Skip candy this Valentine's Day. Here are some healthier options
Forget love — for many, the biggest part of Valentine's Day is all that candy.
Chocolate and other candy sales during the Valentine's Day season came out to an estimated $4.2 billion last year, according to the National Confectioners Association.
When the holiday rolls around, most of those sweet options you tend to find in the average grocery store are processed and contain ingredients such as food dyes, which some studies have linked to behavioral issues in kids.
So if you want some choices that offer sweetness and indulgence without the excessive sugar and empty calories, here are some alternatives.
It may seem boring, but fruits — fresh or dried — are a clear choice if you're looking for something naturally sweet while also beneficial for your health. Berries in particular are rich in antioxidants and vitamins. Strawberries, for example, have lots of vitamin C and can support your immune system so you're feeling your best for the holiday. What's more, apples have some effects in common with brushing your teethbecause they promote saliva production and freshen breath (obviously a must).
Fruit basket arrangements can be a good gifting choice.
Although it may not be the sweet option you're looking for, a cheese board can still be a romantic treat. While the benefits vary depending on what type you consume, cheese offers several nutritional benefits.
"Cheese has protein, vitamins, and minerals derived from the animal's milk. It's also quite salty and high in fat, so it falls in the category of enjoy in moderation," said Marion Nestle, professor of nutrition, food studies and public health at New York University, in an email to NPR.
Stay away from the overly processed kind, which tends to be higher in sodium. You can tell by looking at the ingredients on the food label to see whether it's cut with non-cheese ingredients.
Chocolate-covered fruit or nuts
Giving chocolate is an age-old Valentine's Day tradition since at least when the Aztecs were around, as it was believed to be an aphrodisiac. So naturally, it had to make this list. But it comes with an asterisk.
While cocoa does have compounds that are good for us, we may not get enough of those benefits when consuming the highly processed, highly sweetened kind. Those heart-shaped boxes are a culprit.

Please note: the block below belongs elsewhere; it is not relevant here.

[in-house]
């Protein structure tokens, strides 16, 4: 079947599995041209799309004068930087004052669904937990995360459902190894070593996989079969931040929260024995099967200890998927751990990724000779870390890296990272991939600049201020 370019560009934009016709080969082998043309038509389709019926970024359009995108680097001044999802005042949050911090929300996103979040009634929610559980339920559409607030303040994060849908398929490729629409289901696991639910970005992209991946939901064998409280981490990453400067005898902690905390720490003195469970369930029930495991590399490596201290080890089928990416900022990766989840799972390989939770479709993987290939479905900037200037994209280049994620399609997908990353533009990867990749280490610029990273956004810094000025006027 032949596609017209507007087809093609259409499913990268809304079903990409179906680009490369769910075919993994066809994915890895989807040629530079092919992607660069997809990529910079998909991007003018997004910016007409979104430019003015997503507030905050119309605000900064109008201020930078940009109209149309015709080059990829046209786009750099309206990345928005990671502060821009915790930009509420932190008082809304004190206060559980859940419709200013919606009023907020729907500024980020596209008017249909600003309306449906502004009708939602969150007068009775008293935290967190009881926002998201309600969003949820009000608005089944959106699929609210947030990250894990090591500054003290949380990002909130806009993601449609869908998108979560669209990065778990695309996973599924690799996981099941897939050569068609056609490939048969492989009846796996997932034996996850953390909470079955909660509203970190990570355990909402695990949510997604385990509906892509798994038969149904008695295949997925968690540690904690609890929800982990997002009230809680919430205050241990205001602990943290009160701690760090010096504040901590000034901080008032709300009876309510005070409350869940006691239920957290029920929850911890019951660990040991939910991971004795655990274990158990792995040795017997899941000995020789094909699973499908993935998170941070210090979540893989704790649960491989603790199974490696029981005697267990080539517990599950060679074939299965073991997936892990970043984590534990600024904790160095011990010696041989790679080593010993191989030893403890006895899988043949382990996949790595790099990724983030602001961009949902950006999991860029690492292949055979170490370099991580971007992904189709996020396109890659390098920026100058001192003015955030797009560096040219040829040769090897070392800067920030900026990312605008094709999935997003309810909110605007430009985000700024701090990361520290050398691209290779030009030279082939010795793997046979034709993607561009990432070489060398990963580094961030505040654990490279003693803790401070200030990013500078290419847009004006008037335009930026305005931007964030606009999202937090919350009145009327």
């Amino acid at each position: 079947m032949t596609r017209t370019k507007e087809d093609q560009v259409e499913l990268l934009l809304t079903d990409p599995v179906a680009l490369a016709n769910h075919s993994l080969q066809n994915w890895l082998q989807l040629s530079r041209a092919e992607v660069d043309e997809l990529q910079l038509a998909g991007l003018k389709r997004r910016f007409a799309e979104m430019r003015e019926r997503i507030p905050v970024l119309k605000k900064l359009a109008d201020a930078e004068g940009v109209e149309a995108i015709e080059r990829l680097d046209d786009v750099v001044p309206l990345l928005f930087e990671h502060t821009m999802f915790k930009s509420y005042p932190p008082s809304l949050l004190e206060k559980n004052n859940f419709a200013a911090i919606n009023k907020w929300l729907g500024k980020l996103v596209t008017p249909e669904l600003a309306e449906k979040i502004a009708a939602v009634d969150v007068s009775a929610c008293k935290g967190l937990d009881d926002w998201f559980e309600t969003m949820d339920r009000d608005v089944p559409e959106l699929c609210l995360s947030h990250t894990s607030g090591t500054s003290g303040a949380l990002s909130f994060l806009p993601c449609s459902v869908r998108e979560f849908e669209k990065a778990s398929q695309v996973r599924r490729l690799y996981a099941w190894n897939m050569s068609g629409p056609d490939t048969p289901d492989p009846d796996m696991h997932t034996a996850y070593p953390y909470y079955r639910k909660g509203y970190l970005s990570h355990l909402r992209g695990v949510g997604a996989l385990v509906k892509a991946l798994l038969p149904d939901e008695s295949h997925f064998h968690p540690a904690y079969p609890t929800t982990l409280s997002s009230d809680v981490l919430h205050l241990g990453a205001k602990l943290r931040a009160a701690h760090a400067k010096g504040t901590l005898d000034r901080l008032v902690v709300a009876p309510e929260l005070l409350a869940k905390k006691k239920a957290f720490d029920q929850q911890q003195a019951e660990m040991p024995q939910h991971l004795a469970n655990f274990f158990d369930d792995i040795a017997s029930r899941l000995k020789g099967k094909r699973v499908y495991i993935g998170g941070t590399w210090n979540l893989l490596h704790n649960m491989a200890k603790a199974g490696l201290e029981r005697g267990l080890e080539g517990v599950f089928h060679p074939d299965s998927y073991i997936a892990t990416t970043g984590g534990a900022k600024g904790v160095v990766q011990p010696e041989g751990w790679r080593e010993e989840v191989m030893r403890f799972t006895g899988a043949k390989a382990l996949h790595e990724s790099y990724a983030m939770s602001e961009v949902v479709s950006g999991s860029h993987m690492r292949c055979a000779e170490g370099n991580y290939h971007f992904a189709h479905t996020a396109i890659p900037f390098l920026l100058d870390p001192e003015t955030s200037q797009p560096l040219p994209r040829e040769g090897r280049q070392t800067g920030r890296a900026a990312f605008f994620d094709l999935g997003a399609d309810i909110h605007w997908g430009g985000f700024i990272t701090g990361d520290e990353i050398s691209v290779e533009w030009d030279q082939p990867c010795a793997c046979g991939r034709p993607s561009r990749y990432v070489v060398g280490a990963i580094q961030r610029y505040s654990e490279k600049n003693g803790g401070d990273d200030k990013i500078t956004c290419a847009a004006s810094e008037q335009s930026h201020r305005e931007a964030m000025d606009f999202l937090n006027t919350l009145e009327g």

"Dark chocolate has antioxidant nutrients, but you would have to eat pounds of it to take in enough to make a difference," said Nestle.
However, chocolate-dipped fruit or nuts is still a healthier alternative to chocolate alone. And dark chocolate with a high cocoa content would contain more antioxidants and less sugar than milk chocolate, for example.
Get creative and make something homemade, so you know exactly what's going into what you eat.
"You have no idea what's in pre-prepared food, whereas you know exactly what's in the food you cook," said Nestle. "Restaurant food is aimed at deliciousness, not necessarily health. Prepackaged foods have all kinds of additives — preservatives, colors, flavors, texturizers — to make the foods appear and taste good. These can encourage overeating."
Some ideas include homemade energy balls, granola bars, healthy oat cookies using wholesome ingredients, protein-rich nut-butter cups, whole wheat pancakes, naturally sweet date-coconut balls and yogurt-covered treats drizzled with honey. Just be mindful of portion size.
For a festive touch, arrange them in a heart shape and package in a decorative box.
Something that isn't food can be just as thoughtful, without the extra calories. When in doubt, flowers are a classic. You can also give a potted plant — plantshave been shown to have a positive effect on mood. Other ideas include a book, a spa gift card or basket, a custom photo album or engraved jewelry.
Of course, objects can't compare with the gift of experience; some ideas are a concert, cooking class, wine tasting, movie night or weekend getaway.
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